On the docks at Naples we were met by a taxi, which TBH had booked whilst we were still at home. The driver, whose name, sadly, I didn’t write down and have therefore forgotten, was a brilliant guide to the area. He drove us to the end of the road on Vesuvius, managing to get us there before most of the other day-trippers so that we only met large crowds as we were descending again.
Although the hillside was rough and rocky, the volcanic soil is apparently very rich and there was an abundance of flowers, and also lots of lizards and hosts of butterflies. I think that theses lizards are the same species of Common or Viviparous lizards which we sometimes see at home, although they were, I suspect, not necessarily more common here, just easier to see in the absence of grass. Certainly, like the ones at home, some of these had shed their tails – no doubt to escape from a tight spot – and were now regenerating a replacement.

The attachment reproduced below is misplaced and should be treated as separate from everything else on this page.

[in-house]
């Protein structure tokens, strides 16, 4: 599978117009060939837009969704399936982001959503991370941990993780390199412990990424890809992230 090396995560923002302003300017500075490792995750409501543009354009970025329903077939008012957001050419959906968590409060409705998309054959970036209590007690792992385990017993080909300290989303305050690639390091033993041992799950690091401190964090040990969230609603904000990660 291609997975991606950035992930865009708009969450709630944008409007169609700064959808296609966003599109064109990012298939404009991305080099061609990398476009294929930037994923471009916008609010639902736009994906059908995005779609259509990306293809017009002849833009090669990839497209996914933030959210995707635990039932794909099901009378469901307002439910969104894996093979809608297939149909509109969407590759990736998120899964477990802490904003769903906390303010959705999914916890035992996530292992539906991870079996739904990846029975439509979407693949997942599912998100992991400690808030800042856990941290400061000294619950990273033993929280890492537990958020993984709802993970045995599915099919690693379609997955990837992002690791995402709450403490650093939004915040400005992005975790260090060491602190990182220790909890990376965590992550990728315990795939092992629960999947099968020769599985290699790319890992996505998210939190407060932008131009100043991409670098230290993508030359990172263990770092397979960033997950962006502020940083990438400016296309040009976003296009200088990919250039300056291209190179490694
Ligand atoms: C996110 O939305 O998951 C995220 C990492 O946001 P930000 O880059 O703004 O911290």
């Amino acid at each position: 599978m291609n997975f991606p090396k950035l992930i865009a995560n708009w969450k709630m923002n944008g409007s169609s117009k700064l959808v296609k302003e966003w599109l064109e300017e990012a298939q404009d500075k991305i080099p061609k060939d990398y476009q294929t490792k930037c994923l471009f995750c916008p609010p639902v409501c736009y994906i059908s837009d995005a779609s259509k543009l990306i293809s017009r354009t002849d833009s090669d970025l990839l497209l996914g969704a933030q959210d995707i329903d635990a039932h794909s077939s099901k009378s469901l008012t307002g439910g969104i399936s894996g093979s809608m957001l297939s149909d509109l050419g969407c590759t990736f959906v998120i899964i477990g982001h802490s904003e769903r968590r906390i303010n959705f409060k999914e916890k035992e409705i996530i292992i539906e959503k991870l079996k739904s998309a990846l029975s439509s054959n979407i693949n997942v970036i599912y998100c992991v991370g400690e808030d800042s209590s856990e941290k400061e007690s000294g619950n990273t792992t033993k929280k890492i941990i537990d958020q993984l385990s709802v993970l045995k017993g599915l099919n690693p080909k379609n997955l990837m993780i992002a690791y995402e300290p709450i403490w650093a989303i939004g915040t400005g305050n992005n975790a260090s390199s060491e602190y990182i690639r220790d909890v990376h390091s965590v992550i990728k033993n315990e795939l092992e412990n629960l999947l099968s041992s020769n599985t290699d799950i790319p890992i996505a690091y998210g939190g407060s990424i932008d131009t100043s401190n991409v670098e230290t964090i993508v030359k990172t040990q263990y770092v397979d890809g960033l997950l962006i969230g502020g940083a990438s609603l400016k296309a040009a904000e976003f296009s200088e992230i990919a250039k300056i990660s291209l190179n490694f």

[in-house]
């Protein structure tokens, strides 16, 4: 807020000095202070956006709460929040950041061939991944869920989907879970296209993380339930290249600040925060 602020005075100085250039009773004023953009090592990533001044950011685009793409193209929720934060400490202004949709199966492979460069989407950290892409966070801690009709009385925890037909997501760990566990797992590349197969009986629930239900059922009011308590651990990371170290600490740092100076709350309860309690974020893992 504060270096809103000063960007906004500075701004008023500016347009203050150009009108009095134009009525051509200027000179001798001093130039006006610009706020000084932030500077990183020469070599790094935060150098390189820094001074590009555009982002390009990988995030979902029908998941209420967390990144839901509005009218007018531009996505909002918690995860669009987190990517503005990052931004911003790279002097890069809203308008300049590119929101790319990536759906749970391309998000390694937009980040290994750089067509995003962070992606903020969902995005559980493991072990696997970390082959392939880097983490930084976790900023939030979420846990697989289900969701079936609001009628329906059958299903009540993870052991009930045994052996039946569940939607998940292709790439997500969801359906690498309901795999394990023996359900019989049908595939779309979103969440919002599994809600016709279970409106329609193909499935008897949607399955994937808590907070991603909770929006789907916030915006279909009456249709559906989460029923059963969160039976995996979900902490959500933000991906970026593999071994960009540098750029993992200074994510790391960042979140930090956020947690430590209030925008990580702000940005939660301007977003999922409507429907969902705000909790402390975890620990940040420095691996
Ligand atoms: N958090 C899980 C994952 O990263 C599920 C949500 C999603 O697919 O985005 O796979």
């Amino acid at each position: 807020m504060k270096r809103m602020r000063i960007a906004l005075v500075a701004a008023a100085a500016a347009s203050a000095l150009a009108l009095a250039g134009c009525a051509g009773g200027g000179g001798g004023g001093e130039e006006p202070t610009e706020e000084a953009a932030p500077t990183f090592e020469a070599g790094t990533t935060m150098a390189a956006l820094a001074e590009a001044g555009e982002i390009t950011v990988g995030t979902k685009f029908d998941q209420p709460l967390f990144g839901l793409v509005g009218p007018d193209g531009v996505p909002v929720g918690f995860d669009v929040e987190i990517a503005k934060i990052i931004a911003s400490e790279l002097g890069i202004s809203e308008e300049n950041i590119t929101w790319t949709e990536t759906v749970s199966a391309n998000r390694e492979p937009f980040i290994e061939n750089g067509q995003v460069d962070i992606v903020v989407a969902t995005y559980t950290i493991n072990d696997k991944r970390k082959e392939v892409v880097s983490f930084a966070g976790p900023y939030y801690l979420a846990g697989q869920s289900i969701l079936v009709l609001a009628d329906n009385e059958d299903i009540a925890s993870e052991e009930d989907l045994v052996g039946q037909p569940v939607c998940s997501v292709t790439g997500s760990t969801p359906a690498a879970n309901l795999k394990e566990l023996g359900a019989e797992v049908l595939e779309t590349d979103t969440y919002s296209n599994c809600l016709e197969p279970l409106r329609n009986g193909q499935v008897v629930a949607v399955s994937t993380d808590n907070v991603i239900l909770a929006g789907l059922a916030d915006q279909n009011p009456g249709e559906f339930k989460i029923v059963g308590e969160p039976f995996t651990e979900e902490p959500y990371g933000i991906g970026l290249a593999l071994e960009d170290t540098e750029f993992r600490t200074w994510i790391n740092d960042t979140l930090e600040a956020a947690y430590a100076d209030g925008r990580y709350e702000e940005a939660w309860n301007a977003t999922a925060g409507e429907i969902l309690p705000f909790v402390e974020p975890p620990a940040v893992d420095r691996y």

About the butterflies, I ‘m afraid I’m clueless – although I have seen a secondhand copy of ‘Collins Mediterranean Wildlife’ in the Oxfam bookshop, and if it’s still there when I go back I’ll make that my next purchase and have a go at identifying at least the ones I managed to photograph, which is only a small sample of the butterflies which were flying from bloom to bloom.
Although it was a hazy day, it was still possible to get an idea of just how big a city Naples is from the rim of the crater on Vesuvius. Italy’s third biggest city, after Rome and Milan, it has a population of around 3 million (making it bigger, for comparisons sake, than the conurbation around Liverpool). All this from our driver/guide – apart from the bit about Liverpool – he seemed genuinely proud of his home town and was a fount of knowledge about the city’s history and the history of volcanic activity in the area.
Sorrento peninsula, part of Capri on the right (rather lost in the haze).
The crater was so large, that it was difficult to capture a representative image from the rim, even with the panoramic facility. (You’ll notice that we were all wearing sandals, which is not recommended – the path is floored with a volcanic gravel and descending in sandals proved to be an uncomfortable affair).
Vesuvius is still active and in a couple of places in the wall of the crater smoke was venting…